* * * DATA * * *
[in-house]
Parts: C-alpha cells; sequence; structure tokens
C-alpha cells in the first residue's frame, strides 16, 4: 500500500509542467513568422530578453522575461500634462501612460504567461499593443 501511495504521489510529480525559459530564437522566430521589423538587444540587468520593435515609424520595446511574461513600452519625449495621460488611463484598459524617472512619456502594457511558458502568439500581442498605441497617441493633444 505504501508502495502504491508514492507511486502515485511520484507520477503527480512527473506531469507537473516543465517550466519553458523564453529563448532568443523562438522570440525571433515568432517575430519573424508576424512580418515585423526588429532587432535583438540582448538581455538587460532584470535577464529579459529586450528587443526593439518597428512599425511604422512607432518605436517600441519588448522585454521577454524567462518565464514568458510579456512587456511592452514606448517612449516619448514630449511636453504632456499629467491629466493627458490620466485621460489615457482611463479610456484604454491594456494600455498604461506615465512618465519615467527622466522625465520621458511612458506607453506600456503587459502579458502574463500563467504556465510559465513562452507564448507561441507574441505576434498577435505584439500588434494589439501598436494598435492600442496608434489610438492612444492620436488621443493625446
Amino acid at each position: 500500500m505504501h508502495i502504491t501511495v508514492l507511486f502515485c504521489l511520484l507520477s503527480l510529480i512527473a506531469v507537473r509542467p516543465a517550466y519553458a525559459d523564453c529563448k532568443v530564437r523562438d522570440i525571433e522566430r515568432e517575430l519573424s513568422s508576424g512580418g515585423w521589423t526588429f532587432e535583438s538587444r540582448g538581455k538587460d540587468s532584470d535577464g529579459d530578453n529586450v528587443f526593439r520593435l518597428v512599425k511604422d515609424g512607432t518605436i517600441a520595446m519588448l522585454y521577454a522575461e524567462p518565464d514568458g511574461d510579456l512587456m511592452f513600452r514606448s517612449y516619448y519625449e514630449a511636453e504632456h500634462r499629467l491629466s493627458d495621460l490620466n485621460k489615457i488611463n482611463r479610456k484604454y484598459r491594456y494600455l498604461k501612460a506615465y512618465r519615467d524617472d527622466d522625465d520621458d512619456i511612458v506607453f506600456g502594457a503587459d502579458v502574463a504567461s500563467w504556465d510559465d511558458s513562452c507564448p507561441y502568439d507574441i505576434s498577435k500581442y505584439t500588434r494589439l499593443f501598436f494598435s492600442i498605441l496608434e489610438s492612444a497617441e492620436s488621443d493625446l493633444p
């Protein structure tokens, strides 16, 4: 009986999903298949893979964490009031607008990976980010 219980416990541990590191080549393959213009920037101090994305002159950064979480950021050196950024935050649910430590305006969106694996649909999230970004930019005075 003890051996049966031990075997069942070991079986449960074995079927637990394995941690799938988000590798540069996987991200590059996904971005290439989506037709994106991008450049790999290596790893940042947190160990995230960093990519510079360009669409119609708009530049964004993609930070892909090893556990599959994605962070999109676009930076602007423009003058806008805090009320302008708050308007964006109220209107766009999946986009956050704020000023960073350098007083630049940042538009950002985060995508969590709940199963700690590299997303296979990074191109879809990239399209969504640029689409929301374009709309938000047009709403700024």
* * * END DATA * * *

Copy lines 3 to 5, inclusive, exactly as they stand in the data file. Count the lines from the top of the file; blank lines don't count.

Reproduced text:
C-alpha cells in the first residue's frame, strides 16, 4: 500500500509542467513568422530578453522575461500634462501612460504567461499593443 501511495504521489510529480525559459530564437522566430521589423538587444540587468520593435515609424520595446511574461513600452519625449495621460488611463484598459524617472512619456502594457511558458502568439500581442498605441497617441493633444 505504501508502495502504491508514492507511486502515485511520484507520477503527480512527473506531469507537473516543465517550466519553458523564453529563448532568443523562438522570440525571433515568432517575430519573424508576424512580418515585423526588429532587432535583438540582448538581455538587460532584470535577464529579459529586450528587443526593439518597428512599425511604422512607432518605436517600441519588448522585454521577454524567462518565464514568458510579456512587456511592452514606448517612449516619448514630449511636453504632456499629467491629466493627458490620466485621460489615457482611463479610456484604454491594456494600455498604461506615465512618465519615467527622466522625465520621458511612458506607453506600456503587459502579458502574463500563467504556465510559465513562452507564448507561441507574441505576434498577435505584439500588434494589439501598436494598435492600442496608434489610438492612444492620436488621443493625446
Amino acid at each position: 500500500m505504501h508502495i502504491t501511495v508514492l507511486f502515485c504521489l511520484l507520477s503527480l510529480i512527473a506531469v507537473r509542467p516543465a517550466y519553458a525559459d523564453c529563448k532568443v530564437r523562438d522570440i525571433e522566430r515568432e517575430l519573424s513568422s508576424g512580418g515585423w521589423t526588429f532587432e535583438s538587444r540582448g538581455k538587460d540587468s532584470d535577464g529579459d530578453n529586450v528587443f526593439r520593435l518597428v512599425k511604422d515609424g512607432t518605436i517600441a520595446m519588448l522585454y521577454a522575461e524567462p518565464d514568458g511574461d510579456l512587456m511592452f513600452r514606448s517612449y516619448y519625449e514630449a511636453e504632456h500634462r499629467l491629466s493627458d495621460l490620466n485621460k489615457i488611463n482611463r479610456k484604454y484598459r491594456y494600455l498604461k501612460a506615465y512618465r519615467d524617472d527622466d522625465d520621458d512619456i511612458v506607453f506600456g502594457a503587459d502579458v502574463a504567461s500563467w504556465d510559465d511558458s513562452c507564448p507561441y502568439d507574441i505576434s498577435k500581442y505584439t500588434r494589439l499593443f501598436f494598435s492600442i498605441l496608434e489610438s492612444a497617441e492620436s488621443d493625446l493633444p
């Protein structure tokens, strides 16, 4: 009986999903298949893979964490009031607008990976980010 219980416990541990590191080549393959213009920037101090994305002159950064979480950021050196950024935050649910430590305006969106694996649909999230970004930019005075 003890051996049966031990075997069942070991079986449960074995079927637990394995941690799938988000590798540069996987991200590059996904971005290439989506037709994106991008450049790999290596790893940042947190160990995230960093990519510079360009669409119609708009530049964004993609930070892909090893556990599959994605962070999109676009930076602007423009003058806008805090009320302008708050308007964006109220209107766009999946986009956050704020000023960073350098007083630049940042538009950002985060995508969590709940199963700690590299997303296979990074191109879809990239399209969504640029689409929301374009709309938000047009709403700024």